Tuesday, July 1, 2008

The Bully Problem (Part 1)

If there is one doctrine of Christianity that enjoys empirical provability it's the doctrine of total and universal depravity. People are just evil at heart; or as Derek Web puts it, "We're all crooked deep down." This plays out from the earliest ages. By God's grace, not all develop as badly as we could. Nevertheless, it is when goodness happens that God is to be thanked. When evil naturally springs out of the human condition, nothing should be surprising. We're all so crooked deep down.

Unfortunately, one of the ways this plays out is through the predatory instincts of bullies. There is no age limit on them. Bullies reveal themselves in both preschool and the boardroom. However, we tend to use the term "bully" more with children in high school or younger. Regardless, adults too exude the same behavior all the time. It's predatory. It's primal, and it's far beneath the level of humanity intended by Christ.

I say that it is predatory because bullies' behavior so parallels any given nature documentary one might watch regarding "lions of the Serengeti," or Timber Wolf packs' hunting caribou. The predator seeks to feed off the week, slow or sickly of the herd. They watch to see which of the herd may be a "good mark:" that specimen that requires the least effort to capture and feed on. Criminals of the street, rapists, muggers, etc. all operate on this principle. They have little to no regard for the well being of others. They have one concern - to satisfy their own craving. In the wild, that craving may be the legitimate survival instinct to avoid starvation, and provid food for their young as well.

In people, this is not legitimate. Christ is the only accurate expression of humanity there is to follow. If someone wonders what was intended by the garden, they have but to look to Christ for that answer. Therefore, bullies are giving themselves over to depraved predatory instincts that considerably diminishes their humanity. In like manner, they seek to de-humanize the victim as well by transforming them into prey (instead of a fellow human made in God's image). Therefore, the dilemma regarding bullies is: how to respond to them in a manner that preserves one's humanity?

This is such a difficult task. On one side of the response is that body of advisers that prescribe only peaceful solutions. "Avoid the bully." "Use the buddy system." "Tell a teacher." "Don't fight back." These are good goals to pursue. Certainly one feels much more human when they have solved a bully problem without seeming to descend into the realm of Darwinian naturalism that the bully is seeking to be dominant in. I think it can be universally agreed that peaceful solutions are preferred above others, and are rightly first to be prescribed to the young bully victim.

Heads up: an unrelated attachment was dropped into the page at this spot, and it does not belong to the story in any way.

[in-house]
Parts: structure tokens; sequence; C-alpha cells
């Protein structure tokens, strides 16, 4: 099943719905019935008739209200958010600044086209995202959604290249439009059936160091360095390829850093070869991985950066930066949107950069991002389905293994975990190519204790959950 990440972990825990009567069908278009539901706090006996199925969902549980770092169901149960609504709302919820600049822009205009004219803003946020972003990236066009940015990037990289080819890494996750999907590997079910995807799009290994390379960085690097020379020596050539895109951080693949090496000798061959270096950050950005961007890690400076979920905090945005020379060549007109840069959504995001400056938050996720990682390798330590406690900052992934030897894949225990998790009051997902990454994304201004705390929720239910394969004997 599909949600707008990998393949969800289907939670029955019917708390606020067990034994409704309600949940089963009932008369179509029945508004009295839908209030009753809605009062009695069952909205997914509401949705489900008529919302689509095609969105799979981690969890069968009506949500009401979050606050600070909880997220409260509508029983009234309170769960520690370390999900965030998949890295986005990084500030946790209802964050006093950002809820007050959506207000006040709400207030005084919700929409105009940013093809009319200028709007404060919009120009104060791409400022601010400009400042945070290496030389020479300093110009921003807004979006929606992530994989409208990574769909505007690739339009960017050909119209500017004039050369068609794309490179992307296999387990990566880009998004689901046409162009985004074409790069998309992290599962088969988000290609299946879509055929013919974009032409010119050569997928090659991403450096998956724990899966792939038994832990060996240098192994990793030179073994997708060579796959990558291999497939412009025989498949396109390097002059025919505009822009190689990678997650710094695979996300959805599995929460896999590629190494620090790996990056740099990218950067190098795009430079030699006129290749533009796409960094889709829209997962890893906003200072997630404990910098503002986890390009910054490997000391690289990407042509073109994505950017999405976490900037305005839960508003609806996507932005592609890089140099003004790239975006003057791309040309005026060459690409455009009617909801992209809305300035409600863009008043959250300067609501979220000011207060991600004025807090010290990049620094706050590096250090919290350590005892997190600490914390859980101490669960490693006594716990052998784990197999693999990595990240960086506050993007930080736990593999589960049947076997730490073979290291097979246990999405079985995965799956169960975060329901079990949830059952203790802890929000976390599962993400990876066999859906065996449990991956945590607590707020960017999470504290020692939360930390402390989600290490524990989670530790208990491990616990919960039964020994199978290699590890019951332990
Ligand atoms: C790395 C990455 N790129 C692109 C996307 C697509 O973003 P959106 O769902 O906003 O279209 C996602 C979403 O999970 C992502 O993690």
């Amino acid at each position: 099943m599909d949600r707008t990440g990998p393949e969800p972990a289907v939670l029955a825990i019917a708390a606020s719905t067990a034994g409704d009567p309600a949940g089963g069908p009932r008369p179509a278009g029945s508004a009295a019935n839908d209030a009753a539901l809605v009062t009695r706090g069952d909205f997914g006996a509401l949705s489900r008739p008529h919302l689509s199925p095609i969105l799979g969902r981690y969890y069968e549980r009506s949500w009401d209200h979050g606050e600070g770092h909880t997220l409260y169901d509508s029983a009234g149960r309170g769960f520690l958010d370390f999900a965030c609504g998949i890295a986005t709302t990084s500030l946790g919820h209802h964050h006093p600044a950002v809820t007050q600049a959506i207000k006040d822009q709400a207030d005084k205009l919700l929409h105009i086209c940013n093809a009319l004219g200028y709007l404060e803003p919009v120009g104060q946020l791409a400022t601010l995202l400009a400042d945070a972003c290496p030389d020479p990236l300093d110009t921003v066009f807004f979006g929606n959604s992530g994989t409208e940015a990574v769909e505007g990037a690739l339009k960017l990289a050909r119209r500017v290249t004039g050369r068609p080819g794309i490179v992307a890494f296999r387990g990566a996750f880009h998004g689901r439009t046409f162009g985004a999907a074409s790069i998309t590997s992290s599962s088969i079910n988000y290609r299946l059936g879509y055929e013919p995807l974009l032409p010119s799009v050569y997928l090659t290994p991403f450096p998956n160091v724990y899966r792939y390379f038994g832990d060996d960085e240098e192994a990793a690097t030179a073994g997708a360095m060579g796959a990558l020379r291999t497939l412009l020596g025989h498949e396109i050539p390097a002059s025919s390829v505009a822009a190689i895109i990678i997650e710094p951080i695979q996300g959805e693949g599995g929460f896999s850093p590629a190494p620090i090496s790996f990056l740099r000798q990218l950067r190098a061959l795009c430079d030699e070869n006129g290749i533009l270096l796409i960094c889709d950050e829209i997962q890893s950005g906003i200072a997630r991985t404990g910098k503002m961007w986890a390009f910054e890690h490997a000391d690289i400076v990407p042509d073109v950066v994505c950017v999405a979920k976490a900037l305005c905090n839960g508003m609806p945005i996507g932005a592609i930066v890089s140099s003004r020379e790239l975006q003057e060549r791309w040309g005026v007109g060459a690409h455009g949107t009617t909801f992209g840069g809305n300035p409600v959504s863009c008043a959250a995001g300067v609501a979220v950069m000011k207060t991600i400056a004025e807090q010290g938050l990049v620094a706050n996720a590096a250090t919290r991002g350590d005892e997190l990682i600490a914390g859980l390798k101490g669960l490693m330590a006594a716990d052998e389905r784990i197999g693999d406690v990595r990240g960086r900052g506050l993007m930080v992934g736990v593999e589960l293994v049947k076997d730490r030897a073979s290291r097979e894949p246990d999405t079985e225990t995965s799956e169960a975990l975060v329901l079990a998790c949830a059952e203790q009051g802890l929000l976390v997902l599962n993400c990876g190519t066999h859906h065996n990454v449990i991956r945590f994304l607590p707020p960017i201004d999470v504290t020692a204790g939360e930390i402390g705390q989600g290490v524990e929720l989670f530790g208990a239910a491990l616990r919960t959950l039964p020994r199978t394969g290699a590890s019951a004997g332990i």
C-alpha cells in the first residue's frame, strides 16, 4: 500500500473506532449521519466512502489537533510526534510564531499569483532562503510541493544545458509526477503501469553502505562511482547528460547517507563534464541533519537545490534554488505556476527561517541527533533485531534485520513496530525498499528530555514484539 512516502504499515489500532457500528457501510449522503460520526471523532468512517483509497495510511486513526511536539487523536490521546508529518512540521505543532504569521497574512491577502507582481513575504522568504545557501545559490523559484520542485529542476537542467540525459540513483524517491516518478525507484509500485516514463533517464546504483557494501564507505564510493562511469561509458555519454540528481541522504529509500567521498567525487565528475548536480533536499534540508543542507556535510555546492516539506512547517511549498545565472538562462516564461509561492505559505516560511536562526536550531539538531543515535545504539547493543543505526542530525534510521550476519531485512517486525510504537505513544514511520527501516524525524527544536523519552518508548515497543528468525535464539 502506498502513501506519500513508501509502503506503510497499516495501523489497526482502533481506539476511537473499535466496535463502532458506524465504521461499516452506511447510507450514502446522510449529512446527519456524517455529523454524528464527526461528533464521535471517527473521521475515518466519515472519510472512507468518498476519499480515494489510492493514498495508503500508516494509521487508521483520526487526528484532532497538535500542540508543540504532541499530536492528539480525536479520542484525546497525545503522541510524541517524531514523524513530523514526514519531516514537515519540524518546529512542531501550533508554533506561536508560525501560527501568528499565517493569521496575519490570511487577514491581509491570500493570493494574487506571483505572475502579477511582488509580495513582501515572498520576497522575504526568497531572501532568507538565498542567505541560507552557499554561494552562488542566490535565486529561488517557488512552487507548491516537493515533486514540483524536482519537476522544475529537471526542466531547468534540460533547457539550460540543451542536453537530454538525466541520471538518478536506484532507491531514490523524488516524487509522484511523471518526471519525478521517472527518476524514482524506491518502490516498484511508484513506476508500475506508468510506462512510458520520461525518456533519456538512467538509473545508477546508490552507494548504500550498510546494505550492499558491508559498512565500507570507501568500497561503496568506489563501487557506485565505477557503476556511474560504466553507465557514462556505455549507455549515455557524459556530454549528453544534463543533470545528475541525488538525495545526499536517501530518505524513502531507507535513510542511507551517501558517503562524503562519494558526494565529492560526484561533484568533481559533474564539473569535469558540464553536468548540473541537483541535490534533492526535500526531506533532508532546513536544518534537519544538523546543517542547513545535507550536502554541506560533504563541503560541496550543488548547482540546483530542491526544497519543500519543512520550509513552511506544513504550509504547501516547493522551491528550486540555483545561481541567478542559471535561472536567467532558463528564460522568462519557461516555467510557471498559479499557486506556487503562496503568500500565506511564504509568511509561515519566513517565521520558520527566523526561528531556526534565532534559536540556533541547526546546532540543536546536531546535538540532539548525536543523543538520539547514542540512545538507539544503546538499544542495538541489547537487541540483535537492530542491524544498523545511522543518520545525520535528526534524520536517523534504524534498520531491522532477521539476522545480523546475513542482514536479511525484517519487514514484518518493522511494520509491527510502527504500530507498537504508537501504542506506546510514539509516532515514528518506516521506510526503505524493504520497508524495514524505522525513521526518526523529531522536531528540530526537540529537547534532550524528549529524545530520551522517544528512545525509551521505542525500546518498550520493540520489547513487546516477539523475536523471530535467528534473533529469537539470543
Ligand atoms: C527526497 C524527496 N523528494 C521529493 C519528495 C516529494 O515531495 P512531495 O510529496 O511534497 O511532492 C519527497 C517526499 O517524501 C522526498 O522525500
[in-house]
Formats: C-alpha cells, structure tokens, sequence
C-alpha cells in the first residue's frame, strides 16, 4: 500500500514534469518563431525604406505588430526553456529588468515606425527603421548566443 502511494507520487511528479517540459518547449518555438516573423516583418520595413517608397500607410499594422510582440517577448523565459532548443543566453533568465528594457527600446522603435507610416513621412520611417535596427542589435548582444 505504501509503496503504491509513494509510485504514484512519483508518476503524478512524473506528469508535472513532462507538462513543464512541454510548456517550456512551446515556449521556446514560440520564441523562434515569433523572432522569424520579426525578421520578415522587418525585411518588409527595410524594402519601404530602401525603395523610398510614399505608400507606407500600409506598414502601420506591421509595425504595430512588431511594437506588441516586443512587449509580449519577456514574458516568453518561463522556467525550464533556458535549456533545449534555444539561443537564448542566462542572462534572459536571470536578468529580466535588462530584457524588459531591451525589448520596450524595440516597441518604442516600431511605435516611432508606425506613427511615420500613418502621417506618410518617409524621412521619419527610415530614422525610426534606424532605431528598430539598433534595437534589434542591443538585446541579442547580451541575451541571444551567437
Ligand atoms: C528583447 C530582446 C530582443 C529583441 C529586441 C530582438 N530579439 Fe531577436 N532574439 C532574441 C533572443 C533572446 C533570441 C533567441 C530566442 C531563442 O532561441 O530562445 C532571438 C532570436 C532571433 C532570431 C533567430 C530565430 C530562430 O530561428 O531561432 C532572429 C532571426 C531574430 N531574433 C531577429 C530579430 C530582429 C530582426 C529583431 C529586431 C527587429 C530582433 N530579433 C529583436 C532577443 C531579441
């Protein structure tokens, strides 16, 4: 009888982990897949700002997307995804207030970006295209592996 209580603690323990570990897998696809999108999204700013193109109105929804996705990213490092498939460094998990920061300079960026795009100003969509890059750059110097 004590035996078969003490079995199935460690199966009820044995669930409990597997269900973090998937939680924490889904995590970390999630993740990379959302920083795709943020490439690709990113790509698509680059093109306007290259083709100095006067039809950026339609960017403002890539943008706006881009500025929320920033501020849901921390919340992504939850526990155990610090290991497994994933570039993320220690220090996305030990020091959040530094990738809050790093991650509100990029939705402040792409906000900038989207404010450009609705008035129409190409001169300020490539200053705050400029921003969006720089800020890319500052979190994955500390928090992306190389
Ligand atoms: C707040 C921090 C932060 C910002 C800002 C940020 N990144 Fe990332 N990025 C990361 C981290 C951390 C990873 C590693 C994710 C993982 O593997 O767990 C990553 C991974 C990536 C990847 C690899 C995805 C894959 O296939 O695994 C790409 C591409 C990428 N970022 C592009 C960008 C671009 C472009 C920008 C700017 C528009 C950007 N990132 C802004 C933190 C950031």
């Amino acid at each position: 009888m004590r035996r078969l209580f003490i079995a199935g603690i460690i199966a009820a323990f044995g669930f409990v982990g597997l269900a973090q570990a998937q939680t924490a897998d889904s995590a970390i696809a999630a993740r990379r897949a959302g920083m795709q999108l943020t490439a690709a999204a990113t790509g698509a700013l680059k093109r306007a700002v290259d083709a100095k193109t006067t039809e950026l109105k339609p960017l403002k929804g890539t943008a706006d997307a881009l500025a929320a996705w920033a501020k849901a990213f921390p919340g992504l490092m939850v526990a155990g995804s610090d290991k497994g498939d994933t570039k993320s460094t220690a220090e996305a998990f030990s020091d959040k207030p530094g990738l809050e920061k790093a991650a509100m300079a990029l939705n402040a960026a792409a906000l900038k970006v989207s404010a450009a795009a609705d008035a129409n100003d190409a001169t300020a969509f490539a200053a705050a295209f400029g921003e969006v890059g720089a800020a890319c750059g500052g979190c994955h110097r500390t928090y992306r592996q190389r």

However, what solutions are to be explored when the bully does not respond to the preferred ones? When avoiding the bully doesn't work because they have discerned your others routes to class or home? When buddies nearby also feel powerless to deter the bully, thereby becoming reluctant witnesses to continued abuse? When teachers are so taxed with diverse demands that the bully has learned to strike when they are distracted? Or when the bully has learned that the victim also feels powerless to defend themselves because of adult advice not to escalate the incidents? Is there ever a time when the peaceful solutions are rightly considered exhausted?

The dilemma is heightened by the perception that Christ modeled and taught pacifism. He, himself did not fight back when wrongly condemned to the Cross. In addition, it is thought by many that Jesus teaches pacifism in Matthew 5:38-39. While application of these truths will certainly find expression in the life of a believer, it is a stretch to suggest that victims must succumb to the de-humanizing effects of bully attention. Stronger biblical support is necessary to argue for people (young and old) being reduced to the existence of the "slow gazelle." Far from being the weak, slow and sickly of the pack, Christ modeled the controlled strength that is summarized by the term "meekness." In John 10, Jesus asserts that he had power to lay down his life and take it back up again any time. How does this model victimhood? It doesn't.

Nor, however, does it model exact techniques necessary for dealing with bullies either. I would submit that no biblical passage exactly prescribes a course of action for the victim. It this we must rely on the wisdom for living supplied by God that covers those areas not addressed in Scripture. Yes, such areas exist, and dependence on the Spirit for wisdom in such categories is vital. I submit that dealing with bullies requires wisdom. Wisdom is prescribed repeatedly in Holy Scripture; wisdom that is laced with temperance, respect and self-control. If anyone lacks wisdom, they should ask God for it (James 1:5). Sure one risks having a response to which you can't attach a proof-text, but it may very well equally please God to rely on the Spirit in this way.

Regarding the bullies that my children find at school or that we find at work or in church, may God grant the wisdom to break them out of their predatory behavior while retaining our humanity in the process.

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